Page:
Neeson as action-hero dad? We're not taken.
'Taken"? You bet. Eurobaddies abduct Liam Neeson's teen daughter, and Neeson, playing a one-man gang called Bryan Mills, moves heaven and earth - OK, he just destroys a lot of property - to get her back. But that title is more about abducted movie plots. The prurient underworld shock of "Hardcore"? Taken. The Parisian pot-boiling of "Frantic"? Taken. The comical seriousness of "The Bodyguard"? Taken. The overall Van Dammage? Taken.
Perhaps Neeson is eager to add his name to the list of men who pummel. And I suppose he has. (Look out, Jason Statham. There's a taller sheriff in town.) Neeson breaks necks, karate-chops men unconscious (that move still works!), and foot-chases speeding cars, but with a depressing lack of style. He's a killing machine whose setting stays locked on "Harrison Ford Is Sleeping."
"Taken" begins in crass manipulation. Bryan quits the CIA to live near his estranged 17-year-old daughter (Maggie Grace) after years of clandestine government missions. He's making up for lost time but can't compete with her stepdad's largesse. Real Dad brings a karaoke set to his little girl's 17th birthday blowout. Stepdad (Xander Berkeley) lavishes her with a horse. And Mom (Famke Janssen, brittle) savors her ex's humiliation. But when Bryan listens via cell as men snatch his vacuous pogo-stick of a child in Paris then springs to action, we get it. Let's see Stepdad top this!
Neeson applies as much professionalism as he can while amassing quite a body count. This only redoubles the ridiculousness. No one has told him he's standing in a toilet. This can be fun, as when Bryan escapes certain death with the help of a steam pipe and a fire extinguisher, or when he accepts the business card of a pop star (the card reads "Sheerah") whose life he saves. But it's not Neeson's talent we're meant to appreciate. It's his fitness and the absurdly lethal ends to which it's put.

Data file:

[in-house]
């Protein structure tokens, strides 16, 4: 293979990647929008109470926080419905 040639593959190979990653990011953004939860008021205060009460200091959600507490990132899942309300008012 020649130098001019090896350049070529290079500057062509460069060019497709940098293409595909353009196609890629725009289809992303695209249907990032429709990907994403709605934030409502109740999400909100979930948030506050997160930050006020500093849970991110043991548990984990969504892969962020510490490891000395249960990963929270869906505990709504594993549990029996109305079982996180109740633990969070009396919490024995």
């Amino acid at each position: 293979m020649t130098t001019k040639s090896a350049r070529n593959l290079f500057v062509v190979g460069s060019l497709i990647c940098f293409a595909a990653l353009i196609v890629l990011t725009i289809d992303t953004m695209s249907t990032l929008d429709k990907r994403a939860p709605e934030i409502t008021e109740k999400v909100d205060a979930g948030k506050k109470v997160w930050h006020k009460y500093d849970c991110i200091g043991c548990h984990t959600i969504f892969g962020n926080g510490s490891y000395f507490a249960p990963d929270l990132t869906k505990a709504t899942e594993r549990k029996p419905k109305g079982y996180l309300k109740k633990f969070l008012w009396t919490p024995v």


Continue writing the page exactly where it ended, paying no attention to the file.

This is another unsavory mix of sentimentality and high-octane seediness from the Luc Besson factory. Pierre Morel, a Besson disciple, directed from a script Besson wrote with Robert Mark Kamen, who shared credit with Besson on "The Fifth Element" and two "Transporter" movies. In addition to everything else, "Taken" could also be another installment in that series.
A rotten whiff of pleasure wafts through "Taken." You want to see Bryan on the warpath. But when he's not killing everybody, he's such a pathetic character. The man whose spy buddies unload exposition about how he used to be the baddest of the bad ("Remember that time with Hezbollah!") now anticipates his daughter's calls like someone waiting for a second date. Dude, she's just not that into you.
Of course, being sold into sexual slavery has a way of changing all that. It's easier to think of "Taken" as "Revenge of the Non-Custodial Parent," for it feels guided by the hands of men who've signed their share of child-support checks. This might explain why the ex-wife is so one-dimensionally bilious and the daughter a half-dimension more helpless than that. The movie stops at nothing to make this dad a superhero.
Morel was up to similarly reductive tricks with 2004's French action-thriller "District B13," only to snatch the curtain back on the terrific action sequences to reveal a scathing class critique of the European power structure. For his Hollywood debut, he appears to have been briefed on how American girls sometimes go missing from cruise boats and youth hostels, and how cable-crime shows like Nancy Grace's go wild speculating about what happened. But this time outrage takes a holiday.
A rescue movie turns here into an indecent, cynical fantasy aroused by the spectacle of peddled flesh with girls drugged and in distress. I didn't care whether Bryan saves his daughter (she's a bratty "Hills" clone). But if I'm going to watch anybody track down and demolish her violators, I'd rather have a terminator with a little spunk. Nancy, can you hear me?